Forms of Hydrogen and their uses

Introduction

Hydrogen is a colourless, odourless, tasteless, flammable gas. Hydrogen is indicated by H  and its atom has a nucleus consisting of a proton with one unit of positive electrical charge and an electron bearing 1 unit of negative electrical charge. Under the normal room temperature, hydrogen gas is a loose aggregation of hydrogen molecules, each consisting of a pair of atoms, a diatomic molecule( H2). The earliest known important chemical property of hydrogen is that it burns with oxygen to form water, H2O. The name hydrogen is derived from Greek terminologies meaning “maker of water”. In addition to the 3 isotopes, hydrogen can exist in a variety of forms. Some of the most common forms are Atomic hydrogen, Nascent hydrogen, Hydride forms, Para and ortho-hydrogen, and dihydrogen. This article is designed to explain the different forms of hydrogen and their uses.

1. Introduction

2. Atomic hydrogen

3. Nascent hydrogen( newly born hydrogen)

4. Para and ortho-hydrogen 

5. Hydrides

     5.1 Ionic hydrides

     5.2 Interstitial hydrides

     5.3 Covalent hydrides

6. Uses of Dihydrogen

 

Atomic hydrogen

The atomic hydrogen is mainly obtained through the dissociation of hydrogen molecules. It is highly reactive and can only be stable for less than one second. In the process of manufacturing atomic hydrogen, the gas is passed through an electric arc that is placed in between the 2 tungsten rods under atmospheric pressure. The purpose of the electric arcs is to maintain the temperature at 4000◦C-4500◦C. The molecules of dihydrogen gas then pass through the electric arc.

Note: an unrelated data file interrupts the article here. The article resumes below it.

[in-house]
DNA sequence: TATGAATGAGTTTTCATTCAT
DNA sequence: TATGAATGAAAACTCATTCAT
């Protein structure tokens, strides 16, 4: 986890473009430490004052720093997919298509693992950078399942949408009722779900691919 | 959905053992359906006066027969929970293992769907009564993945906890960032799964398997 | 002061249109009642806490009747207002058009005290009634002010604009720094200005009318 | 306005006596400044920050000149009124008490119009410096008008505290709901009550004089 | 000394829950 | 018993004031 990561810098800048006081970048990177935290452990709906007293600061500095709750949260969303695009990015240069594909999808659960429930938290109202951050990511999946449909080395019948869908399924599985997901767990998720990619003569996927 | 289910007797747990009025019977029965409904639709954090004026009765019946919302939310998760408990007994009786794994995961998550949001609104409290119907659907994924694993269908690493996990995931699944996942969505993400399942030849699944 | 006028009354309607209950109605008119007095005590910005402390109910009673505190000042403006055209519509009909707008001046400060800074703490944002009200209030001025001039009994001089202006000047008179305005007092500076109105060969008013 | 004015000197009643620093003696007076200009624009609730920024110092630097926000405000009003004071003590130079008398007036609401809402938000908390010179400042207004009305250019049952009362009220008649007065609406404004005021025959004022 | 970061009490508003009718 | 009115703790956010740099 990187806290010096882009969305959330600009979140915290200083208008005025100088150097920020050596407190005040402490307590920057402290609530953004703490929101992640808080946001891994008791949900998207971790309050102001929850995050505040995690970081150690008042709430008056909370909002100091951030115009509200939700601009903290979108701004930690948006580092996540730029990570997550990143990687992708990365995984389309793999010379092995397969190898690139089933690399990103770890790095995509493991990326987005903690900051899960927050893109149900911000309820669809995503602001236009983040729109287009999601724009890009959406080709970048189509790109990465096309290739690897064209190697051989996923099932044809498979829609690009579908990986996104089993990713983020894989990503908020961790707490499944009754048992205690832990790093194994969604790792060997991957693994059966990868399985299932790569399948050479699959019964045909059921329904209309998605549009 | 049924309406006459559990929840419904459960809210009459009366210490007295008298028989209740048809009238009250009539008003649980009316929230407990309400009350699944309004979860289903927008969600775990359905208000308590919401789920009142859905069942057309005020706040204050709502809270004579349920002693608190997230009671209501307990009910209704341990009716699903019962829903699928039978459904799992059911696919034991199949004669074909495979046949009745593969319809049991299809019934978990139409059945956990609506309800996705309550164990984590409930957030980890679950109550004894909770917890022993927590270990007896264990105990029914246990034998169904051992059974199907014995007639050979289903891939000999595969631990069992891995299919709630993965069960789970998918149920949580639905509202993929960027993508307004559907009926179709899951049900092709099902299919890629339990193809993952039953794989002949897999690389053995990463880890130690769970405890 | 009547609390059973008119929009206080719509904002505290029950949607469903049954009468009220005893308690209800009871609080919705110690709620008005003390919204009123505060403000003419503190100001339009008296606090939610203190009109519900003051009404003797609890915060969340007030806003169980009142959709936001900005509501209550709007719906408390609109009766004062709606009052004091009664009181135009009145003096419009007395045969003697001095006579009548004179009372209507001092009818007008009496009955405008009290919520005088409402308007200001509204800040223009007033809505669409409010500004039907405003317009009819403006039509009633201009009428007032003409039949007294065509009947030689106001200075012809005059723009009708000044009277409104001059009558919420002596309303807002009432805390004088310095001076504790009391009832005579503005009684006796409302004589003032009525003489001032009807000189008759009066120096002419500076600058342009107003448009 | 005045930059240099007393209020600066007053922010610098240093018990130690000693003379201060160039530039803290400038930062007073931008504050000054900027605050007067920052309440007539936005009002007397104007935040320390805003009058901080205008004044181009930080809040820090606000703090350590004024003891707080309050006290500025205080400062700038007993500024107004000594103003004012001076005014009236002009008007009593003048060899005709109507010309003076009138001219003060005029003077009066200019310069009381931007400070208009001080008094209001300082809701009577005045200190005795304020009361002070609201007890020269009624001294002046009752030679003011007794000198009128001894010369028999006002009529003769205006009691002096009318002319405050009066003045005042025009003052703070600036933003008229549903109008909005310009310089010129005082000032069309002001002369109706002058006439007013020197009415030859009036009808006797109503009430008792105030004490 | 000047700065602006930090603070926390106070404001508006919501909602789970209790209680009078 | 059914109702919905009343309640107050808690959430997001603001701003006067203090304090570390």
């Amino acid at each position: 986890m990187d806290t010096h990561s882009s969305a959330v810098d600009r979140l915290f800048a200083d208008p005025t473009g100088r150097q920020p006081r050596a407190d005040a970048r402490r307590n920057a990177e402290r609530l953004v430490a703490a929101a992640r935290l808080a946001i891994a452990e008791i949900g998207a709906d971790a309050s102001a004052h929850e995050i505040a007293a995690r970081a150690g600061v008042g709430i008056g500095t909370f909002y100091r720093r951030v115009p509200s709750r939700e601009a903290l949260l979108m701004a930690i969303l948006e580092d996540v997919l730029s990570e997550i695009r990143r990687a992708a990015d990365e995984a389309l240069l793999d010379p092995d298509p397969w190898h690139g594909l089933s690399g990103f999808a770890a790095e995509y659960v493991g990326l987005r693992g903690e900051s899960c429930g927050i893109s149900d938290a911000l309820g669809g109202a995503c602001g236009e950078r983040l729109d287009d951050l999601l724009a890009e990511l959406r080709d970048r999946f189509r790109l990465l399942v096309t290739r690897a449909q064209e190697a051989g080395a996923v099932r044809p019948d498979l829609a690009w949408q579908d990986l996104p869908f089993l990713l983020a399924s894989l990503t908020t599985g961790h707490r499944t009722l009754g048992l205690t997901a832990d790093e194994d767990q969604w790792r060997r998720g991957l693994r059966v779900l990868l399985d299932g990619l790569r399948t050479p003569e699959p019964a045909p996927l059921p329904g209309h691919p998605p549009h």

Nascent hydrogen( newly born hydrogen)

Nascent hydrogen is formed as a result of a mixture of a number of reactants with which hydrogen has to react.  Some scientists call it newly born hydrogen. Nascent hydrogen can be distinguished from the ordinary hydrogen by comparing their reactivity. Nascent hydrogen is more reactive than normal hydrogen gas.

 

Para and ortho-hydrogen 

There are two atoms( H2) present in a dihydrogen molecule. The nuclei of both the atoms in the individual molecule of dihydrogen are spinning. Ortho hydrogen is the molecule in which the spin of both nuclei is in the same direction while para-hydrogen refers to the hydrogen molecule in which the spins of both the nuclei are in the 2 opposite directions. The ratio of the parahydrogen and orthohydrogen can only be 1:1 if and only if the temperatures of air are liquefying. Furthermore, at STP( Standard Temperature and Pressure), the parahydrogen molecule is more stable than the orthohydrogen.  At RTP( Room Temperature and Pressure), the ratio of the parahydrogen to ortho hydrogen is always 1:3 and this ratio is maintained even if the temperature is increased.